Perry trims the sails while Rick catches the swells

The village of Potnarvin

Sept 8, 2013, 0530 hrs, 18.37 S, 169.02 E, Log: 167,986 miles, at anchor off Potnamlas Bay, Erromango Island, Vanuatu
Baro: 1016.5, Cabin Temp: 75F, cockpit: 75F, seawater: 77F

We skipped our normal sunrise run/explore yesterday as we hadn’t been ashore the night before to ask permission, but while I was making pancakes, Craig said, “There’s a guy in a dugout canoe coming alongside” so I popped on deck and Chief Joe whom we’d met last year. He introduced himself to our crew and warmly told us we were welcome to visit ashore. With the pancakes burning below, I quickly invited him aboard for breakfast and we very much enjoyed his company.


Perry, Dan and Tom share pancakes with Chief Joe
Joseph is 46 years old (but looks 70), has six children, the oldest of whom works as a mechanic in Vila, but knows he must return to be chief of the village once his father gets old. The village has had a lot of babies born recently and now has a population of around 160. Being an eight hour hike from Dillon’s Bay, the main settlement on the leeward side of Erromango, they get very few visitors and live a very basic existence. When I gave Joe a banana pancake, he only ate half, wanting to save the other half for his wife and youngest daughter. I quickly told him to eat plenty and made extra pancakes for him to take home.

Once ashore, Mary, the headmistress and her assistant Mr. Dan Lifu were waiting at the school and eager to receive the several boxes of books and school supplies we were delivering. They showed us the start on a library they’ve made and said any books from yachts would be a big help. Mr. Don and Chief Joe led us up the valley to their waterfall and on the return we met an American couple from Oregon who are Peace Corps volunteers helping in the school and clinic. Tom was a hit with the villages and they begged him to stay behind and teach some guitar lessons.


Don, Jason, Perry and Rick handing over school books to the teachers

The valley waterfall, a short hike from the village


Chief Joe demonstrates his hunting bow and arrow. Funnily enough when Tom gave it a whirl he nearly speared Joe’s pet black piglet when it ran before his aimed target
The water in the bay was crystal clear, so upon returning to MT crew were in the water with masks and fins checking out the coral reef and turtles. After lunch we set sail 12 miles for a very protected, isolated and uninhabited Potamlas Bay at the very northern tip of Erromango. The fresh trade winds gusting to 37 kts meant a triple reef in the main and only a little bit of genoa unrolled had us surfing at up to 8.7 kts.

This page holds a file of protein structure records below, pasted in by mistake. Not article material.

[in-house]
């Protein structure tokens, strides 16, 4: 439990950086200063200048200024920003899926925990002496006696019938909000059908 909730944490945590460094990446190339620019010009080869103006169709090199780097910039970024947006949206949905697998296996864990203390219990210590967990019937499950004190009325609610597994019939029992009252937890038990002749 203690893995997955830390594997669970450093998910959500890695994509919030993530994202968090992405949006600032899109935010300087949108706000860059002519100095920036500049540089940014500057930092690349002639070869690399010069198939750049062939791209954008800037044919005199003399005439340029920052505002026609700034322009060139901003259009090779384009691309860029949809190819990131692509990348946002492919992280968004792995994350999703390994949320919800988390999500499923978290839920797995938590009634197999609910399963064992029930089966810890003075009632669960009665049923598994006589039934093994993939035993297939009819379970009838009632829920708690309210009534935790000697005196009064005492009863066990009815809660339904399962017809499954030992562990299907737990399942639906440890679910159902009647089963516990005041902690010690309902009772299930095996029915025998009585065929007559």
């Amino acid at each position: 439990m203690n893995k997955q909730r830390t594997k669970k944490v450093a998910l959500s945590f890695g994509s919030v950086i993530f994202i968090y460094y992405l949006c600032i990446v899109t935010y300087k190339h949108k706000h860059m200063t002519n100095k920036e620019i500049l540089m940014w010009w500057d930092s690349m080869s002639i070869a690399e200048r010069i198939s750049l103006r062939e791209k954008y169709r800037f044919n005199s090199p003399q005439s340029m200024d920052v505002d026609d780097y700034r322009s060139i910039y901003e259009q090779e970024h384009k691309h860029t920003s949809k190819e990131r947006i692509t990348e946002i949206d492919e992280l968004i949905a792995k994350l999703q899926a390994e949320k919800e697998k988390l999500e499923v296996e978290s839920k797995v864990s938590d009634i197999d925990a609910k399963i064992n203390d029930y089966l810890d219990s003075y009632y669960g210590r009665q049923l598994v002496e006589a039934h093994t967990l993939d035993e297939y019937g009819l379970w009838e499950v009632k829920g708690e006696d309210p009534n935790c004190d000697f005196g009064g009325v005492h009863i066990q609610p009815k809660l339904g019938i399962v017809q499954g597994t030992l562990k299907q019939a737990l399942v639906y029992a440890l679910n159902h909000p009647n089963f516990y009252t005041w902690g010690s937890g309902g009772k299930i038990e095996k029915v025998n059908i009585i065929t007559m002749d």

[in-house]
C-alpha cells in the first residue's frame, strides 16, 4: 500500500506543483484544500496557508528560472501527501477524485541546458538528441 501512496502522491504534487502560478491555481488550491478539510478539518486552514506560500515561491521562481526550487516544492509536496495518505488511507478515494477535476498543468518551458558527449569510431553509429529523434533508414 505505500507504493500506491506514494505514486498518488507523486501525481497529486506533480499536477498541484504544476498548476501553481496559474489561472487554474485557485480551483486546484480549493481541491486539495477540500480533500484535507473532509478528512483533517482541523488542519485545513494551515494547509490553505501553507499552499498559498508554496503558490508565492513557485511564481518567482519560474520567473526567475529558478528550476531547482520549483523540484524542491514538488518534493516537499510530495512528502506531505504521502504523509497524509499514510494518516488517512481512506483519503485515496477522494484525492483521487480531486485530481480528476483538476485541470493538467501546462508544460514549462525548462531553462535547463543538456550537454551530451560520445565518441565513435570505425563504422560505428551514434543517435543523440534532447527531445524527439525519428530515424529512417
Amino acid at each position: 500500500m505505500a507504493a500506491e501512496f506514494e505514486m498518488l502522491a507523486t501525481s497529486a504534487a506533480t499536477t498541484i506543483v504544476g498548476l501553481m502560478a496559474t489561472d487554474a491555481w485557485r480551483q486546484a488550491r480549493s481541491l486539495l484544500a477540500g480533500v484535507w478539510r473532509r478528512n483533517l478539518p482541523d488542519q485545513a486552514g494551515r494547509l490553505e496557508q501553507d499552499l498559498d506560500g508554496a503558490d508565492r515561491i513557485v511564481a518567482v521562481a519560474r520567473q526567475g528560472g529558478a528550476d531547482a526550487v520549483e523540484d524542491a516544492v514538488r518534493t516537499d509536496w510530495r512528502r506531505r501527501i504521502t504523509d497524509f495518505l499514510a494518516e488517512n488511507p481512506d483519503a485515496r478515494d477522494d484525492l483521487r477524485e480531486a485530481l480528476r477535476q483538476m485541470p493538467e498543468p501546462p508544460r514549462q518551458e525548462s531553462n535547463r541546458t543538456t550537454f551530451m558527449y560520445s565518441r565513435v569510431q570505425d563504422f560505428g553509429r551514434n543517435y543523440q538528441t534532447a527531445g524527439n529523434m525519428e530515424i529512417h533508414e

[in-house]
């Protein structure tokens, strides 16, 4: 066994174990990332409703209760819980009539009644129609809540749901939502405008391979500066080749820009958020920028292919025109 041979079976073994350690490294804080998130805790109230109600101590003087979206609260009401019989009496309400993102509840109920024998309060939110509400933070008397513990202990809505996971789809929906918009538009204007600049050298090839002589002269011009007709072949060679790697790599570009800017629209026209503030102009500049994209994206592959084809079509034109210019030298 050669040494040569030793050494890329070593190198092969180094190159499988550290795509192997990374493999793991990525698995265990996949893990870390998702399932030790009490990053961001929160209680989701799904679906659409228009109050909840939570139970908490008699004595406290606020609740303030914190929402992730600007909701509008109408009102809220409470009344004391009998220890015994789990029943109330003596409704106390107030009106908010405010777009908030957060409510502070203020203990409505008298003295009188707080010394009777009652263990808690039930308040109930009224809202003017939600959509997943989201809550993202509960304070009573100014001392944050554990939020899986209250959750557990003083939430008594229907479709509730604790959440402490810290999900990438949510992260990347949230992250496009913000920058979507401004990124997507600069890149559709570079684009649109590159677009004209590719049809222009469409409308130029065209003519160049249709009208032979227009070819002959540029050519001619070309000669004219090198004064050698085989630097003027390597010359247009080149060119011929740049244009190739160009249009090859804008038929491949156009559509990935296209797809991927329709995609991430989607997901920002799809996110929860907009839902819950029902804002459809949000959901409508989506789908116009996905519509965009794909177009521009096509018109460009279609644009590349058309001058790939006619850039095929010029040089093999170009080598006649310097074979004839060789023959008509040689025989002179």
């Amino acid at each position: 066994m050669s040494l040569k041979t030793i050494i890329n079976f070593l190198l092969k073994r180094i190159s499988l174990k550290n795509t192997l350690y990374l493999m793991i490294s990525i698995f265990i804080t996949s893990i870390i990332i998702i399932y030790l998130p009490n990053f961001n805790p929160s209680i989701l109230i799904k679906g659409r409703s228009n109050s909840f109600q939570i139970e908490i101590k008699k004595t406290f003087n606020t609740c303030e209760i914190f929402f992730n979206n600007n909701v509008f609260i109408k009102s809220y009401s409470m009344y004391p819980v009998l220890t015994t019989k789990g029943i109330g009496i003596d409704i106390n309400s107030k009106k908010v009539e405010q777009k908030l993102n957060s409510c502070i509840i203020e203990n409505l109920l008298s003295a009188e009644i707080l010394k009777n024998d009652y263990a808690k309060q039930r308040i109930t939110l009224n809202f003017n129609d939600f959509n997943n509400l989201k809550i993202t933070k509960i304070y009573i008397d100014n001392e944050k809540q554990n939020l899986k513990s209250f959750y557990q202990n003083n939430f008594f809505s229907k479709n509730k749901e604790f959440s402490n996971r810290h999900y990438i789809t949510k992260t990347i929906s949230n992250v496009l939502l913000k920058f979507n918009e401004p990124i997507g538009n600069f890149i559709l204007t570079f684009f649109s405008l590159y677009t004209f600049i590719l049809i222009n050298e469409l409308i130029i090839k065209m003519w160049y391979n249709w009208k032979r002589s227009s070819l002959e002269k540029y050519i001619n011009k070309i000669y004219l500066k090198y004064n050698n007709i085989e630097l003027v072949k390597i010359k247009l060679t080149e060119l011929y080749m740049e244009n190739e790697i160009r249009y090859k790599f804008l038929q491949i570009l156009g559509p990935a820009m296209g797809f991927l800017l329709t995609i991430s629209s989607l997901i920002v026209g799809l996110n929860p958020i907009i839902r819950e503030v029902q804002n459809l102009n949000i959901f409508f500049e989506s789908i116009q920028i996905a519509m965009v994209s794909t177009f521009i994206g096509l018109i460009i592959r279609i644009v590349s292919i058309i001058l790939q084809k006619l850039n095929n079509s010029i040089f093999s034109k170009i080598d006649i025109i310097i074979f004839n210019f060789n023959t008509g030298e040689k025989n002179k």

Minutes after the anchor was set, ever keen Jason, age 18, said, “Hey that looks like an awesome beach for a campfire! Could you run us ashore, John?” Never one to dampen ideas of adventure, we gathered together a foil baking tray, a pile of bananas, a big bar of dark chocolate along with the honey jar and dropped everyone ashore for their adventure.

Within minutes we saw a roaring fire ashore and assumed all was well. But just before the designated pickup time we heard long heard many plaintive whistles, the signal for me to run ashore and pick them up.


Perry, Jason, Rick and Dan enjoying the campfire before the growler sounded
Tom: We were discussing how eerie the sounds of foreign bush calls appear on a dark night such as this when suddenly all we heard was a low, low, throaty growl from beyond darkness bordering the beach. Instantly all of us sprang into action quickly assuming we were to be instantly attacked and ripped apart by something nasty. Myself? I reached for a rock to throw, Jason grabbed the pocket knife while trying to whistle one handed, Perry snatched for a big fire stick and Dan frantically searched the darkness with his headlight. When we heard the low growl again, and surmised that if wasn’t a large, angry wild boar, it was something even worse. At that point we all used our prearranged whistle call with meaning hoping it translated to come quick, come Very Quick, QUICKLY!!

Sept 9, 2013, 0530 hrs, 17.52 S, 168.196 E, Log: 168,048 miles, 12 miles from Port Vila, Efate Island, Vanuatu
Baro: 1020.5, Cabin Temp: 76F, cockpit: 74F, seawater: 78F

Tom and Jason on the hilltop above the Ponamlas anchorage
Running downwind under triple-reefed mainsail alone at 6 kts in 20 kt ESE winds

Yesterday was a relatively relaxed day. Most of our crew joined us for a sunrise hike up Ponamlas Valley that is until they again started hearing very loud wild boars growling in the nearby bush. Amanda and I were following the riverside trail and heard a lot of loud and strange noises coming from the ridge above us and figured it must be Tom and Jason playing around.